Pam Hawley Marlin 2014 & 2019
On Sunday morning, June 1, 1735, Lieutenant Joseph Hawley II cut his throat in his bedchamber and died soon after, having committed suicide in a fit of "religious despair." This desperate act had a profound effect on the Northampton, Massachusetts community, the pastor of the First Church, Reverend Jonathan Edwards, and the Hawley family, especially Joseph's son, Major Joseph Hawley III.
On a 2014 visit to Northampton during the Hawley Family Society Reunion, I was able to visit a few of the sites related to the Hawley family of Northampton and the Great Awakening time period thus inspiring this blog.
The Great Awakening was a spiritual renewal that swept the American Colonies, particularly New England, during the first half of the 18th Century. Certain christians began to disassociate themselves with the established approach to worship which had led to complacency among believers, and instead adopted an approach characterized by great fervor and emotion in prayer. This new spiritual renewal began in England and crossed over to the American Colonies during the first half of the 18th Century. Unlike the somber, largely Puritan spirituality of the early 1700s, the revivalism ushered in by the Great Awakening allowed people to express their emotions more overtly in order to feel a greater intimacy with God.
Jonathan Edwards was a moving force during the Great Awakening. He is often remembered as the stern Puritan who preached fire and brimstone sermons such as his notorious "Sinners in the Hands of an Angry God," however, he was also a speculative scientist, an acute psychologist, and a world famous theologian and philosopher.
Edwards arrived in Northampton, Massachusetts in 1726 to assist his grandfather, Solomon Stoddard, in his ministry. When Stoddard died in 1729, young Edwards took his place as pastor of the First Church of Northampton. Edwards was impressed with John Locke, a philosopher and physician, who believed that all knowledge comes through the senses. Although Edwards delivered his sermons in a controlled monotone, the vivid images he created in the minds of his parishioners unleashed a religious revival in the 1730s, preparing the way for the Great Awakening that swept through all of British North America in the 1740s.
As effective as Edwards' preaching was, he made serious enemies in the community. Some resented him for setting aside the more liberal doctrines of his grandfather, Solomon Stoddard. Others feared that the emotions released by revivals were dangerous. These controversies eventually led to his dismissal in 1750.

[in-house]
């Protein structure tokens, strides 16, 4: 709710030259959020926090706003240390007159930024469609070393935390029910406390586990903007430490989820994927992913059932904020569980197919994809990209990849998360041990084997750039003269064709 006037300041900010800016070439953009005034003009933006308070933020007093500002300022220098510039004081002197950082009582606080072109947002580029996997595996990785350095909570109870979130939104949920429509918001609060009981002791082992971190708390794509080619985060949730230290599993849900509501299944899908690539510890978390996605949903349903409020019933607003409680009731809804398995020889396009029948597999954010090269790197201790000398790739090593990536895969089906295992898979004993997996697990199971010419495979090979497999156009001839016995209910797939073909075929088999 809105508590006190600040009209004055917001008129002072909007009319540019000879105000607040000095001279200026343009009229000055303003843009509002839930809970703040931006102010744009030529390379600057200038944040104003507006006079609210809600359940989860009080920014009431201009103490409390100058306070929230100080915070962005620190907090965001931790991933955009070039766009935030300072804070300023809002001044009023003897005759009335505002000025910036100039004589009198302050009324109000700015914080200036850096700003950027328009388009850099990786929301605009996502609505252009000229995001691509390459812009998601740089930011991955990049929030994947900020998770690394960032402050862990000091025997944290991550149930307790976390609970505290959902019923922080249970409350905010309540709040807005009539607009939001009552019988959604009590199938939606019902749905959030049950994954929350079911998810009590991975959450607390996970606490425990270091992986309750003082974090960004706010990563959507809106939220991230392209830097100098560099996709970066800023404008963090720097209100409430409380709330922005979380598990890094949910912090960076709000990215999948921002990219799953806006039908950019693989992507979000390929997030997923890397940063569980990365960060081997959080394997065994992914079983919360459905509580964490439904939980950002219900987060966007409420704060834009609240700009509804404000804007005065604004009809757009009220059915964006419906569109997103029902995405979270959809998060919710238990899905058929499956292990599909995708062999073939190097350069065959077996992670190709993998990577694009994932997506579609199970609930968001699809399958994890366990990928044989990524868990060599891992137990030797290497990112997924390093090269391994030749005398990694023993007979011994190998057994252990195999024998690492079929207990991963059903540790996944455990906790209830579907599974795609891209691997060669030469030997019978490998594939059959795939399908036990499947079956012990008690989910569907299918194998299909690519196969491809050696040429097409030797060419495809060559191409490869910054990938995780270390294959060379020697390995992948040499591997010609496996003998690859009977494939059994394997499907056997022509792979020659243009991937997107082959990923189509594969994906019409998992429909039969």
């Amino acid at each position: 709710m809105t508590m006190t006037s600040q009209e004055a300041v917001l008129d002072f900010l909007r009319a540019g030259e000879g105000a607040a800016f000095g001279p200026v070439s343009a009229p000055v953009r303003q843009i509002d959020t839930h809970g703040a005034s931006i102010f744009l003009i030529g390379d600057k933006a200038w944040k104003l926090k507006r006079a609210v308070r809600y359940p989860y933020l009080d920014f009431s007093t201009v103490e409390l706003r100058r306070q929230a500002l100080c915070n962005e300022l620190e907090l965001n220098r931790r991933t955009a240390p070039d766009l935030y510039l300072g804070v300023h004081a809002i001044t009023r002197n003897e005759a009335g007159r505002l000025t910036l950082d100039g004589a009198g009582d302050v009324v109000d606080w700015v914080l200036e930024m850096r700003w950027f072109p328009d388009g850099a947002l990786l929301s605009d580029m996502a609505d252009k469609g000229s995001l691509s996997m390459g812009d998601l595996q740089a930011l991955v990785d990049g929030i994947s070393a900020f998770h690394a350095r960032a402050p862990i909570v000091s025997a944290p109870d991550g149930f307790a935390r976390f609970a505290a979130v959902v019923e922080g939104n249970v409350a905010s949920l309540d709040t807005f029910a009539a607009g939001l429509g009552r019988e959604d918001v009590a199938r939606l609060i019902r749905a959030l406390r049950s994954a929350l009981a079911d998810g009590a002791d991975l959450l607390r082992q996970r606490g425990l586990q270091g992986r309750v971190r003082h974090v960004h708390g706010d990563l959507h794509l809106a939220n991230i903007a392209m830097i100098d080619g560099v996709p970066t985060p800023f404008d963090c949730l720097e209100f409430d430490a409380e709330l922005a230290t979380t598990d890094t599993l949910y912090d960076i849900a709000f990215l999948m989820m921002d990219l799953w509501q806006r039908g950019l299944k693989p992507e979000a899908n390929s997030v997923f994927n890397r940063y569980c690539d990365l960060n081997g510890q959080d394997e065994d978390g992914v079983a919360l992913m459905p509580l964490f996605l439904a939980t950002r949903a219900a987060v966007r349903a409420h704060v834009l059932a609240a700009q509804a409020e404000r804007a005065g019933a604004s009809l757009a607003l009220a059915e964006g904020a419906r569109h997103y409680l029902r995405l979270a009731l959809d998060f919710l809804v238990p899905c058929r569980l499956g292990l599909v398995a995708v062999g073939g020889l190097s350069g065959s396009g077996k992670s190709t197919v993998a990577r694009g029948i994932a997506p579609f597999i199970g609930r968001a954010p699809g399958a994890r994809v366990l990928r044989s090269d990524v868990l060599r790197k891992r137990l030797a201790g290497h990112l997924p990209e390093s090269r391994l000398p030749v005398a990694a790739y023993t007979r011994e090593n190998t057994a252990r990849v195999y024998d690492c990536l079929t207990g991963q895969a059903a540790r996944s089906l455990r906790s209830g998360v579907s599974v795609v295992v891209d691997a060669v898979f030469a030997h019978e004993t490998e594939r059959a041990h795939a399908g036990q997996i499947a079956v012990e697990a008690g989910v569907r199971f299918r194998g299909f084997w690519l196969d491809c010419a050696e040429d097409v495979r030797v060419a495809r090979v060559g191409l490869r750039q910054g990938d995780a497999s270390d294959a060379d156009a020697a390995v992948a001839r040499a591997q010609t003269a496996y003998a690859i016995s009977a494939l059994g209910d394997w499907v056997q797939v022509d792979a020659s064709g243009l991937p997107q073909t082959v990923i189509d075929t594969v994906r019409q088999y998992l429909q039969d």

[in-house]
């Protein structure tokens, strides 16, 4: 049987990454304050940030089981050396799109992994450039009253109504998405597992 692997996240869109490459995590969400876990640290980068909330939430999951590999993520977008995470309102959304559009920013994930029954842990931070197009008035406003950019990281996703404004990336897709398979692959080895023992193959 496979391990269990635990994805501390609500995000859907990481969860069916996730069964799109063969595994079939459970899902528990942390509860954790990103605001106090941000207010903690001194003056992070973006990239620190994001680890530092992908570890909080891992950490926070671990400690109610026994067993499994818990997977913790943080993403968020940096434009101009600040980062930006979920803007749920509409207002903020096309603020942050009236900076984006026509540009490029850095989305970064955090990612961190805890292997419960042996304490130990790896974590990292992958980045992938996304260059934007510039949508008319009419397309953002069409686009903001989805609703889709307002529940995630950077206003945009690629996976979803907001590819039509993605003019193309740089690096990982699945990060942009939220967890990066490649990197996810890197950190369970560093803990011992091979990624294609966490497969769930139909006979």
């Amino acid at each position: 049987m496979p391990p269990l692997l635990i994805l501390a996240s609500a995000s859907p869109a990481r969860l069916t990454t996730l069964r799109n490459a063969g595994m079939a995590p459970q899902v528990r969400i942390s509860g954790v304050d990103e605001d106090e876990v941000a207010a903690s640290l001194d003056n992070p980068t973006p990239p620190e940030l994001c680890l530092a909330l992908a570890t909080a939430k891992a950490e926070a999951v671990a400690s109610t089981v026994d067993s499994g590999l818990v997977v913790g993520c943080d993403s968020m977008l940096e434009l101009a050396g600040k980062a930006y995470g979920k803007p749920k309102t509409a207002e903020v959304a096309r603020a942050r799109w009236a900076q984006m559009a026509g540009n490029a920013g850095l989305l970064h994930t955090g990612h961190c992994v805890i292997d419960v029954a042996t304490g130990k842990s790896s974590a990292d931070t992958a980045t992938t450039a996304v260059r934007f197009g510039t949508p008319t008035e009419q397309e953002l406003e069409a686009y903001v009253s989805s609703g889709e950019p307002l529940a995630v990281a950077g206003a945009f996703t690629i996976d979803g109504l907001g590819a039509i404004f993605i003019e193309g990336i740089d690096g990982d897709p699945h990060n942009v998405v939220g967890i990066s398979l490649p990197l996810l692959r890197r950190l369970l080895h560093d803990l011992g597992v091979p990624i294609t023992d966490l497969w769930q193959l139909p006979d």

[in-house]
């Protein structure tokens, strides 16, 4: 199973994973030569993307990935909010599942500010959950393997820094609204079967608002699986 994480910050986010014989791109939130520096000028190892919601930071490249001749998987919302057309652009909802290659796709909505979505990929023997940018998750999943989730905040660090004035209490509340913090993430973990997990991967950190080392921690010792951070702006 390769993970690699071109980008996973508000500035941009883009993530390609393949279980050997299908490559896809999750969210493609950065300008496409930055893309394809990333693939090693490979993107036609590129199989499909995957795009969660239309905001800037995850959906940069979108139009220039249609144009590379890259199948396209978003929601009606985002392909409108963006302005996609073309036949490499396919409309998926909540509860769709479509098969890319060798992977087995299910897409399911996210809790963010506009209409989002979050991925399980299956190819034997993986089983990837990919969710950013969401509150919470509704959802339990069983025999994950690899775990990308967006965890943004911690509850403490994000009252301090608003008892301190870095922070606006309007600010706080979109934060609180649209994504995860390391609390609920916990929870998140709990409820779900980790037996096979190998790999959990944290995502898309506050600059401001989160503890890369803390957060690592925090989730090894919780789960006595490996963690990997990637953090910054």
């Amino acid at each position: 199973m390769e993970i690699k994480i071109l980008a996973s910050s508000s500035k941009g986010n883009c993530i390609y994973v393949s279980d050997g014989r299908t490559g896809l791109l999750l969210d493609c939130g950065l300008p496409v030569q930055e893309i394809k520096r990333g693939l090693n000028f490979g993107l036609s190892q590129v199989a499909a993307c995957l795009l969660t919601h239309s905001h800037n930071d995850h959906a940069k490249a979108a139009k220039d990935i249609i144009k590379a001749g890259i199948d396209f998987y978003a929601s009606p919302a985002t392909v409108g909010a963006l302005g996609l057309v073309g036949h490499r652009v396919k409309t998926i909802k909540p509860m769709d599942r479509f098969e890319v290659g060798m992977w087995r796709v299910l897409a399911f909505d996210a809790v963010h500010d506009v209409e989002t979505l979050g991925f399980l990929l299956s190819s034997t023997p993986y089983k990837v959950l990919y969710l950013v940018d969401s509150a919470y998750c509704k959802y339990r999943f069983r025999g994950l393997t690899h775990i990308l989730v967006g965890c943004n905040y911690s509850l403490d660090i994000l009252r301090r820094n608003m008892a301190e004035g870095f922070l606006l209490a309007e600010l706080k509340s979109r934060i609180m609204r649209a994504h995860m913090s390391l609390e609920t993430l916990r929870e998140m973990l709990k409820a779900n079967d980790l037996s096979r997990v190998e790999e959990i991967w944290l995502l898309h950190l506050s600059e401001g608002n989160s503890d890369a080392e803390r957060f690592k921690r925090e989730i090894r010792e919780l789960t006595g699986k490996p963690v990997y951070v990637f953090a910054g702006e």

The members of the First Church of Northampton gathered on June 18, 1661. This Congregation was established by representatives from the Churches of Christ from Dorchester, Roxbury, Springfield, and Hadley. The founding members of the church were Eleazear Mather, William Clarke, Henry Cunliffe, and Henry Woodard, all originally members from the Dorchester church.
The First Church document in 1661. Congregational Library and Archives
The first minister was Elezear Mather, followed by Solomon Stoddard. Stoddard's grandson, Jonathan Edwards, became their third minister, who served from 1727-1750. The Third meetinghouse was erected during the period of Jonathan Edwards’ “Great Awakening.” It was in the Third Meetinghouse that evangelist George Whitfield preached in 1740. This building was able to accommodate the rapidly increasing congregation and the number of people flocking to Northampton in 1737.
In 1812 a Fourth Meetinghouse replaced the third and gradually became known as “The Old Church.” After the Fourth Meetinghouse was destroyed by a fire in 1876, a Fifth Meetinghouse was completed in 1878 and stands on the site today.
The Fifth Meetinghouse, the First Churches of Northampton as it stands today. Five First Churches have been built on this site.
A memorial bronze relief of Jonathan Edwards by Herbert Adams was installed in the First Churches in 1900.
A memorial bronze relief of Jonathan Edwards by Herbert Adams was installed in the First Churches in 1900.
During the 2014 visit to Northampton, I attended a talk and book signing by Susan Stinson, author of "Spider In A Tree," a historical novel about the :Great Awakening."
History marker in front of First Churches.
This line of Hawleys is descended from Thomas Hawley and Dorothy Harbottle of Roxbury, Massachusetts, and is referred to as the Massachusetts line of Hawleys. Thomas' descendants in Northampton are all named Joseph. In this blog I refer to them as Joseph I, Joseph II, and Joseph III (father/son/grandson). Thomas Hawley of Roxbury is brother to patriarch, Joseph Hawley who first came to America in the 1629.